Saturday, August 6, 2011

Previous Ectopic, Left Salpingectomy, Painful HSG: Can I Still Get Pregnant?


Dear Dr. Ramirez,

Approximately 8 years ago, after the birth of my first child, I had an IUD (copper T) inserted. About 6 months later, I lost the thread,and went back to the medical practice for it to be removed and replaced, but was told that losing the thread wasn't a threat. Anyway, 2 more months later, I had an ectopic pregnancy which ruptured my left fallopian tube and resulted in an emergency salpingectomy...... the entire tube was removed (about 7 cm).

Fast forward 8 years, I am ready to have another child, however an HSG (hysterosalpingogram) revealed proximal blockage to my right tube. I was in an immense amount of pain during this procedure.....that I cried. I am not convinced that the results of the HSG are accurate because of the pain (similar to labor pains)that I felt. Also because the ectopic was due to a foreign object, I don't feel that there should be anything wrong with my right tube. Anyway, my questions are as follows and I really appreciate your time:

1. Since the IUD was the cause of my ectopic pregnancy, would I be considered a high risk for another ectopic (assuming my right tube is not blocked#?

2. Based on the pain that I was in, could the proximal blockage be a result of a tubal spasm? What are the stats on false hsg readings for proximal blockage?

3. Is it possible that a left salpingectomy could result in scar tissue blocking the remaining right tube?

4. And finally, my uterus and ovaries (I still have both) are healthy per the scan. There is evidence of scarring from my previous c-section. How feasible is it for my right tube to pick up an egg from my left ovary as I usually feel ovulation cramping on my left?

Thank you very much in anticipation. E. (age 35),USA


Hello E. from the U.S.,

You cannot be sure that the IUD was the cause of the ectopic. That would be a false assumption. Certainly having an IUD in place can increase the risk of an ectopic but intrauterine pregnancies also occur with IUD's in place. The IUD does not block the tube, it creates a hostile bed for implantation of the embryo. Ectopic pregnancies mostly occur because of fine adhesions within the tube which prevent the embryo from migrating into the uterus. As a result, the embryo implants there. The most common reason for these adhesions are from some form of inflammatory event in the past, often a sub-clinical (no symptoms) infection by a bacteria. Chlamydia is the most common form but some studies also point to multiple different bacteria. In any case, this infection gets into the tube, causes the tubal lining to become inflamed thereby resulting in scar tissue formation. It is possible that this inflammation is was led to the blockage of the right tube, whereas the left tube was only partially blocked, hence the ectopic.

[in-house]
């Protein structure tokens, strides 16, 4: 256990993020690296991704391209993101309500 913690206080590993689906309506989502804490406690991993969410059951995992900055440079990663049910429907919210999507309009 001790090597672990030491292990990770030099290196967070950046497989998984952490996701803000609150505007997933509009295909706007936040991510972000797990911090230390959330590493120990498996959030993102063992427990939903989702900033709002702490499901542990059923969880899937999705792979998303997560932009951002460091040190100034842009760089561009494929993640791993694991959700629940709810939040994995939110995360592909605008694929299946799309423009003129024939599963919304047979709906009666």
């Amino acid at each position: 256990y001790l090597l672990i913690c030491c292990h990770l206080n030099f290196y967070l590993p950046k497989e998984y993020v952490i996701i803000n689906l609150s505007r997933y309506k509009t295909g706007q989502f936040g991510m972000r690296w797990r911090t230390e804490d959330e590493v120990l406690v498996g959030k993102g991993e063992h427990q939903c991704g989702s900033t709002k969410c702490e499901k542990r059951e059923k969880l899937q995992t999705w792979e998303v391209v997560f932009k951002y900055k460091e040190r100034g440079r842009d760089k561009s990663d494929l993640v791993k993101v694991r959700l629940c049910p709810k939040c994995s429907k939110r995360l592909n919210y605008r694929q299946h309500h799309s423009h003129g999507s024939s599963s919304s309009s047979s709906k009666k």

In terms of the pain with the HSG, yes, it could mean that you had tubal spasm but the more likely source was that because the tube is blocked, the increased pressure or pushing by the doc caused increased stretching of the uterus and hence increased pain. I would have to look up the statistics for false readings on HSG, but it is low and so HSG is the gold standard for the diagnosis of tubal blockage. I am sure there is some false positive or false negative readings, however.

If the surgery was performed without incident, a salpingectomy on the left should not cause blockage of the right tube at its entrance. Any pelvic surgery could lead to scar tissue formation within the pelvis and lead to blockage at the end of the tube, however (your previous c-section).

If the right tube is normal at the fimbriated end, and there are no adhesions within the pelvis, then there is a good chance of egg pickup even if ovulation is from the opposite side. The reason is that the egg from one side of the ovary does not necessarily go directly to the tube on that side. The opening to the tube is not that close to the ovary. In fact, the egg falls into a pool of fluid within the culdesac, a space behind the uterus, where the tube lies and through fluid motion, gets to the tube. So pregnancy can and have occurred in patients with a functioning ovary on one side and a normal tube, without an ovary, on the opposite side.

Good Luck,

Dr. Edward J. Ramirez, M.D., FACOG
Executive Medical Director
The Fertility and Gynecology Center
Monterey Bay IVF Program
Monterey, California, U.S.A.

Comment: Dear Dr. Ramirez, Thank you very much for your response. You are very knowledgeable and I feel very enlightened. Again, many thanks, E.

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